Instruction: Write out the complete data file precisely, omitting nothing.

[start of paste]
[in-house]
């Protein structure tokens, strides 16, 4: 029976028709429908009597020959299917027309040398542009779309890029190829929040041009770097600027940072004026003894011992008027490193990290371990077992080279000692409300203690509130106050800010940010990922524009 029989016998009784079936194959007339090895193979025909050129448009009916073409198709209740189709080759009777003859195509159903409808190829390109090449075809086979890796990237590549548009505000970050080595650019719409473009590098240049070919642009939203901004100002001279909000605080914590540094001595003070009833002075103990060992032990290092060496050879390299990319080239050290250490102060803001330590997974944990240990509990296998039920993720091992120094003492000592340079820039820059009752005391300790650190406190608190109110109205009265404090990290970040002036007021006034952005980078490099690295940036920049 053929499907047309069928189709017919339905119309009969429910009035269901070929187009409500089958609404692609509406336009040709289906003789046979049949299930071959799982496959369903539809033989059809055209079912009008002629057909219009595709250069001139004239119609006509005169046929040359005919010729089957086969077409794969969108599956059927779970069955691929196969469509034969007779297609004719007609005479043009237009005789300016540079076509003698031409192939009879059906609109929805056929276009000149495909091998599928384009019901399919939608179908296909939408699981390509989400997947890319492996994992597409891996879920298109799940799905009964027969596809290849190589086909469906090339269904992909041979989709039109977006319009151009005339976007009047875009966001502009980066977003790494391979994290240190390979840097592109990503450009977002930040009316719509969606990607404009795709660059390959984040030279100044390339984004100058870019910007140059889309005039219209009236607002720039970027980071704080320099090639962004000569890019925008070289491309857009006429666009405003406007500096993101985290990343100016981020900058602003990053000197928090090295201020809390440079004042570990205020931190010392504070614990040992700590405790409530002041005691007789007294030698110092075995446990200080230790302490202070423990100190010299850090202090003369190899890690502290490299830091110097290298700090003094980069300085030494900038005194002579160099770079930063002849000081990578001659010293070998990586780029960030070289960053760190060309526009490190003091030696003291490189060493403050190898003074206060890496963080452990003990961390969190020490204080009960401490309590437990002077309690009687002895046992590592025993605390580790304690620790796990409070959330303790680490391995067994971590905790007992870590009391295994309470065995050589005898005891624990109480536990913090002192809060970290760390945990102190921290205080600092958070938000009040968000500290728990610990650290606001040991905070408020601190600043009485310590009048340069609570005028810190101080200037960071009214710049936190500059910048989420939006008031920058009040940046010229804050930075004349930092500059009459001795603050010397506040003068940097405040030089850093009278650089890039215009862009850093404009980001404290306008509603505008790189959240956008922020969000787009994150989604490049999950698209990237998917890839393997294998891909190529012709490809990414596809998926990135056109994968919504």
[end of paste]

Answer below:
[in-house]
């Protein structure tokens, strides 16, 4: 029976028709429908009597020959299917027309040398542009779309890029190829929040041009770097600027940072004026003894011992008027490193990290371990077992080279000692409300203690509130106050800010940010990922524009 029989016998009784079936194959007339090895193979025909050129448009009916073409198709209740189709080759009777003859195509159903409808190829390109090449075809086979890796990237590549548009505000970050080595650019719409473009590098240049070919642009939203901004100002001279909000605080914590540094001595003070009833002075103990060992032990290092060496050879390299990319080239050290250490102060803001330590997974944990240990509990296998039920993720091992120094003492000592340079820039820059009752005391300790650190406190608190109110109205009265404090990290970040002036007021006034952005980078490099690295940036920049 053929499907047309069928189709017919339905119309009969429910009035269901070929187009409500089958609404692609509406336009040709289906003789046979049949299930071959799982496959369903539809033989059809055209079912009008002629057909219009595709250069001139004239119609006509005169046929040359005919010729089957086969077409794969969108599956059927779970069955691929196969469509034969007779297609004719007609005479043009237009005789300016540079076509003698031409192939009879059906609109929805056929276009000149495909091998599928384009019901399919939608179908296909939408699981390509989400997947890319492996994992597409891996879920298109799940799905009964027969596809290849190589086909469906090339269904992909041979989709039109977006319009151009005339976007009047875009966001502009980066977003790494391979994290240190390979840097592109990503450009977002930040009316719509969606990607404009795709660059390959984040030279100044390339984004100058870019910007140059889309005039219209009236607002720039970027980071704080320099090639962004000569890019925008070289491309857009006429666009405003406007500096993101985290990343100016981020900058602003990053000197928090090295201020809390440079004042570990205020931190010392504070614990040992700590405790409530002041005691007789007294030698110092075995446990200080230790302490202070423990100190010299850090202090003369190899890690502290490299830091110097290298700090003094980069300085030494900038005194002579160099770079930063002849000081990578001659010293070998990586780029960030070289960053760190060309526009490190003091030696003291490189060493403050190898003074206060890496963080452990003990961390969190020490204080009960401490309590437990002077309690009687002895046992590592025993605390580790304690620790796990409070959330303790680490391995067994971590905790007992870590009391295994309470065995050589005898005891624990109480536990913090002192809060970290760390945990102190921290205080600092958070938000009040968000500290728990610990650290606001040991905070408020601190600043009485310590009048340069609570005028810190101080200037960071009214710049936190500059910048989420939006008031920058009040940046010229804050930075004349930092500059009459001795603050010397506040003068940097405040030089850093009278650089890039215009862009850093404009980001404290306008509603505008790189959240956008922020969000787009994150989604490049999950698209990237998917890839393997294998891909190529012709490809990414596809998926990135056109994968919504």